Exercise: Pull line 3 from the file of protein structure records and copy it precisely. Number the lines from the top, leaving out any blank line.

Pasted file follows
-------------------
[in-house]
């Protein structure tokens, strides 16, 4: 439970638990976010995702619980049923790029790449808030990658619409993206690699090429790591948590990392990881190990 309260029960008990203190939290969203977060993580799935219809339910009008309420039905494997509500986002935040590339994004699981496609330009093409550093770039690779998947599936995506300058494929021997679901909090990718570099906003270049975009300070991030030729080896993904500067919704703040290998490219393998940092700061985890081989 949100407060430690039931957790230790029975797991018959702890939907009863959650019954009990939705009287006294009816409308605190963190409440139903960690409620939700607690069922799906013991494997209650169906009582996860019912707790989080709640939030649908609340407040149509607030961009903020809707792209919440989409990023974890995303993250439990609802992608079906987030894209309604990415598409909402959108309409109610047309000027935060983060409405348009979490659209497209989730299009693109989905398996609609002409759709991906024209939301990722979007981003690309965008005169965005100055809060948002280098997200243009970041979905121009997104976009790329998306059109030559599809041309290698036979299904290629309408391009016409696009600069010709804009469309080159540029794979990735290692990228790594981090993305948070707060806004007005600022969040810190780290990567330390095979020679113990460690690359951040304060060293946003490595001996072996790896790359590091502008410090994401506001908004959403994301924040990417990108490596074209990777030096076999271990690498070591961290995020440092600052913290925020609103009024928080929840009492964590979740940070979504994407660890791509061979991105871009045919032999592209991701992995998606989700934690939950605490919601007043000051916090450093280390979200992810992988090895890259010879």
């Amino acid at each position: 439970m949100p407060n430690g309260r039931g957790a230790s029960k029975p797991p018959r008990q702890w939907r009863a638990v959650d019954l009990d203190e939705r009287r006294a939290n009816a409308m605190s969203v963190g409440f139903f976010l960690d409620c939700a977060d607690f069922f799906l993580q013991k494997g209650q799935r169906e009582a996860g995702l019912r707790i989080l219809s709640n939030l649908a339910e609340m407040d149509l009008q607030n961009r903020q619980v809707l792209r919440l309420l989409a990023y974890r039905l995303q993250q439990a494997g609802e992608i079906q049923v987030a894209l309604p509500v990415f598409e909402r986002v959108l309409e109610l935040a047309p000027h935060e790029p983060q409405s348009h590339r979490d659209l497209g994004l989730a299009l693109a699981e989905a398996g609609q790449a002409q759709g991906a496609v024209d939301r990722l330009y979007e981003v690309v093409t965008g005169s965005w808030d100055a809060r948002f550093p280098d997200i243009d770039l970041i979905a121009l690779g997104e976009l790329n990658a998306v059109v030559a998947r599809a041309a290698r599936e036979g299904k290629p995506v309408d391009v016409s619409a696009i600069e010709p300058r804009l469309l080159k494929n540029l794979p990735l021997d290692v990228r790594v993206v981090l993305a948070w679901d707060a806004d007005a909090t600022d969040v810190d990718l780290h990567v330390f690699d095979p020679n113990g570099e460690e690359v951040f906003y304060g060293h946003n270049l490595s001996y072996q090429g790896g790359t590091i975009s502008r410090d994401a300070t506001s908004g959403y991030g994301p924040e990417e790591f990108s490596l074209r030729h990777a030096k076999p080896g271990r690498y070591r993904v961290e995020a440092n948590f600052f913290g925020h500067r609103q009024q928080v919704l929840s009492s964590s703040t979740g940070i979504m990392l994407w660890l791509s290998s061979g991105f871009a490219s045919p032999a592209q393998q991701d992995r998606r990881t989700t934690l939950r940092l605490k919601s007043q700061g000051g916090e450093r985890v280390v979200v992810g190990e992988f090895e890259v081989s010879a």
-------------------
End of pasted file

């Amino acid at each position: 439970m949100p407060n430690g309260r039931g957790a230790s029960k029975p797991p018959r008990q702890w939907r009863a638990v959650d019954l009990d203190e939705r009287r006294a939290n009816a409308m605190s969203v963190g409440f139903f976010l960690d409620c939700a977060d607690f069922f799906l993580q013991k494997g209650q799935r169906e009582a996860g995702l019912r707790i989080l219809s709640n939030l649908a339910e609340m407040d149509l009008q607030n961009r903020q619980v809707l792209r919440l309420l989409a990023y974890r039905l995303q993250q439990a494997g609802e992608i079906q049923v987030a894209l309604p509500v990415f598409e909402r986002v959108l309409e109610l935040a047309p000027h935060e790029p983060q409405s348009h590339r979490d659209l497209g994004l989730a299009l693109a699981e989905a398996g609609q790449a002409q759709g991906a496609v024209d939301r990722l330009y979007e981003v690309v093409t965008g005169s965005w808030d100055a809060r948002f550093p280098d997200i243009d770039l970041i979905a121009l690779g997104e976009l790329n990658a998306v059109v030559a998947r599809a041309a290698r599936e036979g299904k290629p995506v309408d391009v016409s619409a696009i600069e010709p300058r804009l469309l080159k494929n540029l794979p990735l021997d290692v990228r790594v993206v981090l993305a948070w679901d707060a806004d007005a909090t600022d969040v810190d990718l780290h990567v330390f690699d095979p020679n113990g570099e460690e690359v951040f906003y304060g060293h946003n270049l490595s001996y072996q090429g790896g790359t590091i975009s502008r410090d994401a300070t506001s908004g959403y991030g994301p924040e990417e790591f990108s490596l074209r030729h990777a030096k076999p080896g271990r690498y070591r993904v961290e995020a440092n948590f600052f913290g925020h500067r609103q009024q928080v919704l929840s009492s964590s703040t979740g940070i979504m990392l994407w660890l791509s290998s061979g991105f871009a490219s045919p032999a592209q393998q991701d992995r998606r990881t989700t934690l939950r940092l605490k919601s007043q700061g000051g916090e450093r985890v280390v979200v992810g190990e992988f090895e890259v081989s010879a």